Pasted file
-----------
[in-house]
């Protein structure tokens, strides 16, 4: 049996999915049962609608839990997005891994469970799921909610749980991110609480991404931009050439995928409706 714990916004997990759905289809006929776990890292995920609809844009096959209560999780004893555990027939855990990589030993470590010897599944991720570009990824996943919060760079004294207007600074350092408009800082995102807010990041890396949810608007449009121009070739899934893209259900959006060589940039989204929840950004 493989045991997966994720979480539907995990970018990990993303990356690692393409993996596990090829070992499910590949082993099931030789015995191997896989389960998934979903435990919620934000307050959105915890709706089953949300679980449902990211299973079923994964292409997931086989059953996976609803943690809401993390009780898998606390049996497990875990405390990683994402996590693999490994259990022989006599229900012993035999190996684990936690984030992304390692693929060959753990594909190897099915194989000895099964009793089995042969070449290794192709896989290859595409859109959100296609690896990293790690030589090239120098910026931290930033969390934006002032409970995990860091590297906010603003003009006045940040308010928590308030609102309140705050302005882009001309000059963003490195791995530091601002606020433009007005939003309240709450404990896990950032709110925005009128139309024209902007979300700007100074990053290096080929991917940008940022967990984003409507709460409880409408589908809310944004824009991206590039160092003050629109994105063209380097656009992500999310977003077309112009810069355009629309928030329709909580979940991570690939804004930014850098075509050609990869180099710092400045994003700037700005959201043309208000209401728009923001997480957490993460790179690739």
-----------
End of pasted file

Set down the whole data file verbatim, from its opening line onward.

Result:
[in-house]
């Protein structure tokens, strides 16, 4: 049996999915049962609608839990997005891994469970799921909610749980991110609480991404931009050439995928409706 714990916004997990759905289809006929776990890292995920609809844009096959209560999780004893555990027939855990990589030993470590010897599944991720570009990824996943919060760079004294207007600074350092408009800082995102807010990041890396949810608007449009121009070739899934893209259900959006060589940039989204929840950004 493989045991997966994720979480539907995990970018990990993303990356690692393409993996596990090829070992499910590949082993099931030789015995191997896989389960998934979903435990919620934000307050959105915890709706089953949300679980449902990211299973079923994964292409997931086989059953996976609803943690809401993390009780898998606390049996497990875990405390990683994402996590693999490994259990022989006599229900012993035999190996684990936690984030992304390692693929060959753990594909190897099915194989000895099964009793089995042969070449290794192709896989290859595409859109959100296609690896990293790690030589090239120098910026931290930033969390934006002032409970995990860091590297906010603003003009006045940040308010928590308030609102309140705050302005882009001309000059963003490195791995530091601002606020433009007005939003309240709450404990896990950032709110925005009128139309024209902007979300700007100074990053290096080929991917940008940022967990984003409507709460409880409408589908809310944004824009991206590039160092003050629109994105063209380097656009992500999310977003077309112009810069355009629309928030329709909580979940991570690939804004930014850098075509050609990869180099710092400045994003700037700005959201043309208000209401728009923001997480957490993460790179690739």